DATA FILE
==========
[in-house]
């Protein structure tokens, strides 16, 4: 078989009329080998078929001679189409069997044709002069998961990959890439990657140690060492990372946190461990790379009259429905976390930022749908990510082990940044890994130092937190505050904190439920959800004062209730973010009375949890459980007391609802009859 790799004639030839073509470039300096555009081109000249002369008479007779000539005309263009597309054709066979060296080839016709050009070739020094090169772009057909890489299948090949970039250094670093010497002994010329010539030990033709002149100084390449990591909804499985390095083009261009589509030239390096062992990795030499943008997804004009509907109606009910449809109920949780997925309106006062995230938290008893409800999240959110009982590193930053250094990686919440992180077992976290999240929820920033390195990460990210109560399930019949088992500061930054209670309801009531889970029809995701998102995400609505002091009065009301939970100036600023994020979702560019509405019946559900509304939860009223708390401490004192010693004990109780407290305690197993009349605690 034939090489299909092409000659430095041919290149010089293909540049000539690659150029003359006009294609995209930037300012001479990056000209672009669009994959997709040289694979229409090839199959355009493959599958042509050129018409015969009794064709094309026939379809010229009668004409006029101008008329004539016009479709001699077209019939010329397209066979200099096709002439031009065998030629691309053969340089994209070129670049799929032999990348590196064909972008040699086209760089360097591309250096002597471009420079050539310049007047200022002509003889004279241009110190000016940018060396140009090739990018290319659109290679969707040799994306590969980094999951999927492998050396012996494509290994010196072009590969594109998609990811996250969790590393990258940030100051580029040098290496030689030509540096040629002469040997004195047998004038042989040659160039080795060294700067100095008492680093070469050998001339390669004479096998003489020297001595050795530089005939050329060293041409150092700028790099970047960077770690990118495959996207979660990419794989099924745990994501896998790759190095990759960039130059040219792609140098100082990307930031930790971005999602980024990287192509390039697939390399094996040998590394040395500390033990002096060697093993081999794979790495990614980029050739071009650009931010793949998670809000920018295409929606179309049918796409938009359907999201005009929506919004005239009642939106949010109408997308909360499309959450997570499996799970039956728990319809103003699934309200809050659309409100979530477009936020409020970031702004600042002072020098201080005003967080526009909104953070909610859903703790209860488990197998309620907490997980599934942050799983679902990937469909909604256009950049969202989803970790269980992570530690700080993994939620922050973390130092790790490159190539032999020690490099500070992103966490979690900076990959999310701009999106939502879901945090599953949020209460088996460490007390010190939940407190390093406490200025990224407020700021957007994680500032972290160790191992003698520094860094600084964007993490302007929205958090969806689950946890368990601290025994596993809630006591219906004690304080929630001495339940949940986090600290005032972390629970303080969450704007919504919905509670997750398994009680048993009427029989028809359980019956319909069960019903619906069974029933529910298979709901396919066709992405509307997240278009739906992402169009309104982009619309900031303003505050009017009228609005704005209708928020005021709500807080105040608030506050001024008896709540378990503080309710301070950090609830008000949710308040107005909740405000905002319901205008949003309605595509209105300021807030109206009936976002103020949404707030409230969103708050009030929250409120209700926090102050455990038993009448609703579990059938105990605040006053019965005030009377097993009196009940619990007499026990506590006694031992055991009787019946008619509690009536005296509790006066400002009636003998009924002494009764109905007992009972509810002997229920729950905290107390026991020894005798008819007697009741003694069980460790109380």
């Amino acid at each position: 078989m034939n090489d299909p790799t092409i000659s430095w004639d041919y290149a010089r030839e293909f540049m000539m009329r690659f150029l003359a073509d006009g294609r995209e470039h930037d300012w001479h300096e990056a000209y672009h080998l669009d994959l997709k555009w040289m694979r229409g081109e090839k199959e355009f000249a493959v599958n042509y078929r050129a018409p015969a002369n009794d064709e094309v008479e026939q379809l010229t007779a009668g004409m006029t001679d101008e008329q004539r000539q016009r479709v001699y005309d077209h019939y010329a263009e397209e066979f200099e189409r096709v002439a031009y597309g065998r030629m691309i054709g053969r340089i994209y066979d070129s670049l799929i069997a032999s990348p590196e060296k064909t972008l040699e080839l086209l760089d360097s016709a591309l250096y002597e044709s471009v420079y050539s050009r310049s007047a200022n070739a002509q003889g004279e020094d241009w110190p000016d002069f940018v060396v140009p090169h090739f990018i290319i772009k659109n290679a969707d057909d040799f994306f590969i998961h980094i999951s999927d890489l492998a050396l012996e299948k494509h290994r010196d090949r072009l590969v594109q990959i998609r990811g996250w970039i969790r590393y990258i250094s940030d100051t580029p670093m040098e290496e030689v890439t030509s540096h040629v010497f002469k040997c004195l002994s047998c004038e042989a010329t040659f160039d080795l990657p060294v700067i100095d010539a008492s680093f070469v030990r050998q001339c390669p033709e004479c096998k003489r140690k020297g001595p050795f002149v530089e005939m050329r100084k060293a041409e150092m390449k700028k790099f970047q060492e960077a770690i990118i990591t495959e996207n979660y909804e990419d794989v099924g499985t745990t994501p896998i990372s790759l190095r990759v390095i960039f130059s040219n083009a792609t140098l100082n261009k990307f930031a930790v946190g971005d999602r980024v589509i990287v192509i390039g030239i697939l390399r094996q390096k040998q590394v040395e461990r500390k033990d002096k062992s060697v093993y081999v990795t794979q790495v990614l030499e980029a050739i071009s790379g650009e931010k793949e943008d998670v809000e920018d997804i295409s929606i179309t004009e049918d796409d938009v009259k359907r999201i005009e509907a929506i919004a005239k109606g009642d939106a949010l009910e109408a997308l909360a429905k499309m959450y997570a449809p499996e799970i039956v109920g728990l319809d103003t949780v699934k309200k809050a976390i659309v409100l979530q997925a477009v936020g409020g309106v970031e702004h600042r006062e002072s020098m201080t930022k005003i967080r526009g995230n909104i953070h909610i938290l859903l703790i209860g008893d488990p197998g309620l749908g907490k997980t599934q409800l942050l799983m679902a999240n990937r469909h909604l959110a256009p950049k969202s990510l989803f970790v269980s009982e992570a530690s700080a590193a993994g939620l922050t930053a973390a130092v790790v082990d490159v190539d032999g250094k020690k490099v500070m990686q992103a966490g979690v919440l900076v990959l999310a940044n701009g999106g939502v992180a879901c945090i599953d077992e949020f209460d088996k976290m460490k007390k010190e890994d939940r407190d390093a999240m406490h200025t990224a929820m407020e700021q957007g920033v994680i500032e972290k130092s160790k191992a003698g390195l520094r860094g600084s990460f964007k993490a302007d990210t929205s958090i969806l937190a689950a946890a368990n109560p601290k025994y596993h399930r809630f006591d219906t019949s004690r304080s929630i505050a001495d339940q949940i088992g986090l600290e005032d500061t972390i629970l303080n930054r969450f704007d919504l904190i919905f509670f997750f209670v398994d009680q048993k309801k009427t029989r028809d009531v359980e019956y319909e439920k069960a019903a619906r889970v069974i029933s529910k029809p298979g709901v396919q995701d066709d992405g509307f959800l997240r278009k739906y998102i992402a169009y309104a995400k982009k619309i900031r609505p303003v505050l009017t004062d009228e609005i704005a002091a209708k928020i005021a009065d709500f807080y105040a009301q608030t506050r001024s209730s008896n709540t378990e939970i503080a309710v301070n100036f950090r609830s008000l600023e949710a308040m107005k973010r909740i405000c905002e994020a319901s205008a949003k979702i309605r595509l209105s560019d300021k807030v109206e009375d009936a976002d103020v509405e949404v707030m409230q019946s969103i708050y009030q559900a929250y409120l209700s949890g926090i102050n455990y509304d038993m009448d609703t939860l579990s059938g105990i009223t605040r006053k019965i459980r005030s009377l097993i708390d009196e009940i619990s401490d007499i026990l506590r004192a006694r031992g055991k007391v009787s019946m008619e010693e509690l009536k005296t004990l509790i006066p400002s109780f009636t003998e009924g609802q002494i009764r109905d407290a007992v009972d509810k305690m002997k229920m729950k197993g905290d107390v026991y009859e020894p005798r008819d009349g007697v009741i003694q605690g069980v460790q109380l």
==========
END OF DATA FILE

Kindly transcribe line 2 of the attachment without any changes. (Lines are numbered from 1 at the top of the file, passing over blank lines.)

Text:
């Protein structure tokens, strides 16, 4: 078989009329080998078929001679189409069997044709002069998961990959890439990657140690060492990372946190461990790379009259429905976390930022749908990510082990940044890994130092937190505050904190439920959800004062209730973010009375949890459980007391609802009859 790799004639030839073509470039300096555009081109000249002369008479007779000539005309263009597309054709066979060296080839016709050009070739020094090169772009057909890489299948090949970039250094670093010497002994010329010539030990033709002149100084390449990591909804499985390095083009261009589509030239390096062992990795030499943008997804004009509907109606009910449809109920949780997925309106006062995230938290008893409800999240959110009982590193930053250094990686919440992180077992976290999240929820920033390195990460990210109560399930019949088992500061930054209670309801009531889970029809995701998102995400609505002091009065009301939970100036600023994020979702560019509405019946559900509304939860009223708390401490004192010693004990109780407290305690197993009349605690 034939090489299909092409000659430095041919290149010089293909540049000539690659150029003359006009294609995209930037300012001479990056000209672009669009994959997709040289694979229409090839199959355009493959599958042509050129018409015969009794064709094309026939379809010229009668004409006029101008008329004539016009479709001699077209019939010329397209066979200099096709002439031009065998030629691309053969340089994209070129670049799929032999990348590196064909972008040699086209760089360097591309250096002597471009420079050539310049007047200022002509003889004279241009110190000016940018060396140009090739990018290319659109290679969707040799994306590969980094999951999927492998050396012996494509290994010196072009590969594109998609990811996250969790590393990258940030100051580029040098290496030689030509540096040629002469040997004195047998004038042989040659160039080795060294700067100095008492680093070469050998001339390669004479096998003489020297001595050795530089005939050329060293041409150092700028790099970047960077770690990118495959996207979660990419794989099924745990994501896998790759190095990759960039130059040219792609140098100082990307930031930790971005999602980024990287192509390039697939390399094996040998590394040395500390033990002096060697093993081999794979790495990614980029050739071009650009931010793949998670809000920018295409929606179309049918796409938009359907999201005009929506919004005239009642939106949010109408997308909360499309959450997570499996799970039956728990319809103003699934309200809050659309409100979530477009936020409020970031702004600042002072020098201080005003967080526009909104953070909610859903703790209860488990197998309620907490997980599934942050799983679902990937469909909604256009950049969202989803970790269980992570530690700080993994939620922050973390130092790790490159190539032999020690490099500070992103966490979690900076990959999310701009999106939502879901945090599953949020209460088996460490007390010190939940407190390093406490200025990224407020700021957007994680500032972290160790191992003698520094860094600084964007993490302007929205958090969806689950946890368990601290025994596993809630006591219906004690304080929630001495339940949940986090600290005032972390629970303080969450704007919504919905509670997750398994009680048993009427029989028809359980019956319909069960019903619906069974029933529910298979709901396919066709992405509307997240278009739906992402169009309104982009619309900031303003505050009017009228609005704005209708928020005021709500807080105040608030506050001024008896709540378990503080309710301070950090609830008000949710308040107005909740405000905002319901205008949003309605595509209105300021807030109206009936976002103020949404707030409230969103708050009030929250409120209700926090102050455990038993009448609703579990059938105990605040006053019965005030009377097993009196009940619990007499026990506590006694031992055991009787019946008619509690009536005296509790006066400002009636003998009924002494009764109905007992009972509810002997229920729950905290107390026991020894005798008819007697009741003694069980460790109380």